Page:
This SUMMICRON with near-focusing range feels like a precision scientific instrument because it is. The focus scale is so precisely engraved that I often can read it to three significant figures when I log my shots. This is LEICA's greatest from their most glorious days of photography. It's been downhill for LEICA ever since, worrying more about special editions and staying in business pitching cheaper equipment and "the experience" than actually making useful photographic instruments like this.
This immortal lens is LEICA's best-made and most useful 50mm lens ever.
As LEICA got older and sloppier, looser mechanical tolerances of newer cameras have made them incompatible with some of the features of this extraordinary lens.
Specifically, newer cameras like the LEICA M6 TTL (1998-2002) and today's LEICA M7 and LEICA M9 have out-of-tolerance top plates. Because these top plates are too tall, they interfere with and prevent the mounting of the close-focus attachment. Therefore, the sloppy design of these cameras cheat the user out of the near-focus range.
Worse, more mechanical design defects in the LEICA M9 prevent this lens from focusing any farther than 4 meters! This is because a rogue piece of the M9 descends into the lens' area and interferes with the movement of the len's focus cam.
With the LEICA M9, the lens must be set between 1 meter and 4 meters in order to mount on the camera, and then never attempt to force the lens to focus beyond 4 meters. For the M9, the plain Rigid version of this lens has the same optics, and can focus out to infinity.
The current LEICA MP just might work properly with this lens; I have not tried it.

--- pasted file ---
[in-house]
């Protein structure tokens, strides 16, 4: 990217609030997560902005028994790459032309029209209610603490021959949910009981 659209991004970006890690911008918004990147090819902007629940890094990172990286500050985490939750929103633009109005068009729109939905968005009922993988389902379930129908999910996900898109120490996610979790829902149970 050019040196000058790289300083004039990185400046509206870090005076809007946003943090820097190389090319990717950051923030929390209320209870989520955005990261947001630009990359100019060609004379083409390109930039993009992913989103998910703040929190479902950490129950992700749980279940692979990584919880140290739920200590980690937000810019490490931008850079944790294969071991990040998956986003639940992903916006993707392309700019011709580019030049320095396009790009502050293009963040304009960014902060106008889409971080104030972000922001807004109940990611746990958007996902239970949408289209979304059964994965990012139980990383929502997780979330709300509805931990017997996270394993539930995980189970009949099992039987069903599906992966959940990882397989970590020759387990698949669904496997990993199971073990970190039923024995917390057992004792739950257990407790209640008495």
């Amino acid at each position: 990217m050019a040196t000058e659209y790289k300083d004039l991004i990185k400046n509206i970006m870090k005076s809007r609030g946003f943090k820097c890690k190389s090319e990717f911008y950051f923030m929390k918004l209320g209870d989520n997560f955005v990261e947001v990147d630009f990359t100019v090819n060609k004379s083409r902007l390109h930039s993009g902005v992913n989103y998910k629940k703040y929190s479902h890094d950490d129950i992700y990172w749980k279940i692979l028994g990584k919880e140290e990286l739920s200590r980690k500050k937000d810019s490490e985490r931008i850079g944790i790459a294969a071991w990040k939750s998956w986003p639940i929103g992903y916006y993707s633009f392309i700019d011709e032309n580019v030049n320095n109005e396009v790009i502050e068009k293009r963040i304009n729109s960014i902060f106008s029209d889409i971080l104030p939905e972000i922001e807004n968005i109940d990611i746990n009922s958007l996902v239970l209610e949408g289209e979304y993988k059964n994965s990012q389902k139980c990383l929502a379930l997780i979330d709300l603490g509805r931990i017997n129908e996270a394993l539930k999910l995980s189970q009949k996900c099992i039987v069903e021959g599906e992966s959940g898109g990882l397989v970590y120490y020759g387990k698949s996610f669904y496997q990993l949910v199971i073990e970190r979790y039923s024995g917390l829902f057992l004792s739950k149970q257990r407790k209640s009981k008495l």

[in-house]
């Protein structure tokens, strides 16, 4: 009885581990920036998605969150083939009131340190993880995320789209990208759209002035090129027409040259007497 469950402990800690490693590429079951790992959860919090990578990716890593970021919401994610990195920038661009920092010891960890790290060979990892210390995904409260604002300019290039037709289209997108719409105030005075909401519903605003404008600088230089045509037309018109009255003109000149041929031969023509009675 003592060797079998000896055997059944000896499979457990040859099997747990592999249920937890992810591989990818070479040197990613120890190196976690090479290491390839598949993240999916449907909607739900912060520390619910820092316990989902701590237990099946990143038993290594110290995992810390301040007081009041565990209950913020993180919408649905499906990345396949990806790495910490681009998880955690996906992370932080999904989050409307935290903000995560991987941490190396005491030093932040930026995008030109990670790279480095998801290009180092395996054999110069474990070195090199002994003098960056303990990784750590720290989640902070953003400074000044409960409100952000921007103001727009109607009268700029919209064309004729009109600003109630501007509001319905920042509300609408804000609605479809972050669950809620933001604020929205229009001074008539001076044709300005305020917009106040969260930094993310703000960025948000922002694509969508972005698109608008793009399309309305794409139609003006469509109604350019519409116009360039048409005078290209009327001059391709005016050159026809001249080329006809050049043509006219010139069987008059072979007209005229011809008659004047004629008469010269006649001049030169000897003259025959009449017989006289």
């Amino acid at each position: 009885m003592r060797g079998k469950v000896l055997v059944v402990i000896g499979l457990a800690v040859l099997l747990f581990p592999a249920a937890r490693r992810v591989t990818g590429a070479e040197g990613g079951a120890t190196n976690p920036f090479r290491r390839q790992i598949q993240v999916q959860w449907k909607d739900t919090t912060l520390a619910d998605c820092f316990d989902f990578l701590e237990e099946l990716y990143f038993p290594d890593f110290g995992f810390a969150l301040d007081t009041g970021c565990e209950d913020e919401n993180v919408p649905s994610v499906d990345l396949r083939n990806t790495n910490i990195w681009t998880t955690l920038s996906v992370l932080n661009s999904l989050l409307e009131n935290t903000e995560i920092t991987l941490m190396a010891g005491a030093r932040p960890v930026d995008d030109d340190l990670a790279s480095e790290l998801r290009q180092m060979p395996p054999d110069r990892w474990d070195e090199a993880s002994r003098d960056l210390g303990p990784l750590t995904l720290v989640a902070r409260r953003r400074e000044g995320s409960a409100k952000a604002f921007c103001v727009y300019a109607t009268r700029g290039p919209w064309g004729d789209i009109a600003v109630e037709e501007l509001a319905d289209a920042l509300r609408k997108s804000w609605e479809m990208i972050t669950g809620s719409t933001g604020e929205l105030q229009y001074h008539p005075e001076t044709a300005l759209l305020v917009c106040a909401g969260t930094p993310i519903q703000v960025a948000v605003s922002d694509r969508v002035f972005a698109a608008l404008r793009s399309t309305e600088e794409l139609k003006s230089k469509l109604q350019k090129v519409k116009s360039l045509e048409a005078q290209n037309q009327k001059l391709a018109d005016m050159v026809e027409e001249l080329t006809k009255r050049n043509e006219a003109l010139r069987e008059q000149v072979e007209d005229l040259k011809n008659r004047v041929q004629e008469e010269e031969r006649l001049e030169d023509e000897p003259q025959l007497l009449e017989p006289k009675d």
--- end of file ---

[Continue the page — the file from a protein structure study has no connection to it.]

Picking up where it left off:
Do not under any drunken circumstances attempt to monkey with or modify this lens to work within the limitations of newer LEICAs. If needed, modify your camera to work with this lens. LEICA isn't making any more of these lenses, so don't please destroy your investment.
These are limitations caused by LEICA's sloppier tolerances with newer cameras, not defects in this lens. LEICA has become like Americans, and considers it acceptable to have cameras get fatter as they get older so that this precise beauty of a lens can't function properly on the newest cameras. How can we respect any organization that doesn't respect its own heritage?
LEICA SUMMICRON with Near-Focusing Range 50mm f/2. Vergrößern.
LEICA calls this the LEICA 50mm SUMMICRON f/2 with near-focusing range.
Laymen also call it the "Dual Range" and "DR."
Many lenses, like the 1957 sample seen here, are marked 5cm instead of 50mm.
Diagram, LEICA SUMMICRON 50mm f/2. Vergrößern.
7 elements in 5 groups.
Not clear here are that the first two elements are separated by about 1.52mm.
4 elements are of LaK9 glass.
LEICA 50mm f/2 SUMMICRON close-focus attachment. Vergrößern.
LEICA 50mm f/2 SUMMICRON at f/5.6. Vergrößern.
Often curved-in at middle apertures.
It stops down to f/16 with full-stop clicks.